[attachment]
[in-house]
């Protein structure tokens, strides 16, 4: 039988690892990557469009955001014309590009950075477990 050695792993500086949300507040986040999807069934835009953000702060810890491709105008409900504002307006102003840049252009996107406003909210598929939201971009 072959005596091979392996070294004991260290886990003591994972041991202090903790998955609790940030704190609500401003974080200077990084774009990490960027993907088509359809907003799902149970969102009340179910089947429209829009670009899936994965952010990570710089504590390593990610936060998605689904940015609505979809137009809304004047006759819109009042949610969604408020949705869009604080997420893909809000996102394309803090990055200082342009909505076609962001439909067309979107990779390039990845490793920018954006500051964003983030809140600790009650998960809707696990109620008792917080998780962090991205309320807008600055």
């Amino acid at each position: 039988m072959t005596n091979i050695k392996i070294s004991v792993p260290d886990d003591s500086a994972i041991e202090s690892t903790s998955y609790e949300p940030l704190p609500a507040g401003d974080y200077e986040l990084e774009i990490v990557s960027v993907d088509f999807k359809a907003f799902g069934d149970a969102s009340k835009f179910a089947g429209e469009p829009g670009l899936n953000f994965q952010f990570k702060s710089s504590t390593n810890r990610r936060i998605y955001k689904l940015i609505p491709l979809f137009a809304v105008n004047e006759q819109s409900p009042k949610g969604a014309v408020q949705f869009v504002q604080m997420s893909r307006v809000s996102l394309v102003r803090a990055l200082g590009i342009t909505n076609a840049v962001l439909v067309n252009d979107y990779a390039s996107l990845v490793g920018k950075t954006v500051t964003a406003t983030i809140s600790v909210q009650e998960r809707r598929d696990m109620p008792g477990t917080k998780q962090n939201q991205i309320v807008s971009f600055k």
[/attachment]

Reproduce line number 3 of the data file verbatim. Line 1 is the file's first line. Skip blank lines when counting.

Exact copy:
């Amino acid at each position: 039988m072959t005596n091979i050695k392996i070294s004991v792993p260290d886990d003591s500086a994972i041991e202090s690892t903790s998955y609790e949300p940030l704190p609500a507040g401003d974080y200077e986040l990084e774009i990490v990557s960027v993907d088509f999807k359809a907003f799902g069934d149970a969102s009340k835009f179910a089947g429209e469009p829009g670009l899936n953000f994965q952010f990570k702060s710089s504590t390593n810890r990610r936060i998605y955001k689904l940015i609505p491709l979809f137009a809304v105008n004047e006759q819109s409900p009042k949610g969604a014309v408020q949705f869009v504002q604080m997420s893909r307006v809000s996102l394309v102003r803090a990055l200082g590009i342009t909505n076609a840049v962001l439909v067309n252009d979107y990779a390039s996107l990845v490793g920018k950075t954006v500051t964003a406003t983030i809140s600790v909210q009650e998960r809707r598929d696990m109620p008792g477990t917080k998780q962090n939201q991205i309320v807008s971009f600055k």